For portability, the Game Zero includes two unique metal pivot joints between the cans and the headband. These joints allow the headphones to be folded flat and stored in the exceptionally thin carrying case (included!) for easy transport or storage.
The microphone has a noise canceling design with excellent audio properties. It can be switched off by simply rotating it into the upright position above the user’s head. When moving it to this position, a positive click can be felt to give the user tactile feedback that the microphone is in the off position.
The right ear can is home to a rotary volume knob. By locating the volume control here, Sennheiser provides the user a control that is much easier to locate than one positioned on the lead wires. This positioning allows the gamer to make adjustments quickly during gameplay.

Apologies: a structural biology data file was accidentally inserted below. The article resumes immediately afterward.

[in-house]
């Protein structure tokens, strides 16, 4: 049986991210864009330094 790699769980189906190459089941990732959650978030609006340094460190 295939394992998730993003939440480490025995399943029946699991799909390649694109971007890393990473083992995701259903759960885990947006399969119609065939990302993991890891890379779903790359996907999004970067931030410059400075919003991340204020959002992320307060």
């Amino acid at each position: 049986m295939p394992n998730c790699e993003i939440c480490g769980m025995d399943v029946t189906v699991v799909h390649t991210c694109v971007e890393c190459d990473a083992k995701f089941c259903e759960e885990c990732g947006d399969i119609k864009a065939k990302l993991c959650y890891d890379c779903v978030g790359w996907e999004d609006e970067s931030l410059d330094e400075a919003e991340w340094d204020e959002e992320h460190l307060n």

Speaking of lead wires, these are wired headphones with 3.5mm headphone jacks for connection to your PC/Mac or gaming console. The wires are long and will allow you to sit a good distance from your game machine without issue.
Finally, the audio properties of the Game Zero are tuned with a flatter response curve than headphones intended for pure audio use. This provides a better definition for the broad range of sounds and sound levels typically incorporated in a modern game.
|Color Options||Black, White|
|Impedance||Headphones: 50 Ω|
|Connector||2 x 3.25 mm for desktop/laptop|
|Microphone Frequency Response||50 Hz – 16,000 Hz|
|Headphone Frequency Response||15 Hz – 28,000 Hz|
|Headphone Sound Pressure Level||108 dB|
|Headphone Ear Coupling||Around-the-ear, closed acoustic design|
|Cable Length||3 m (PC/Mac), 1.2 m (Console)|
|Microphone Pick-up Pattern||Noise|
|Microphone Sensitivity||-38 dBV at 94 dBSPL|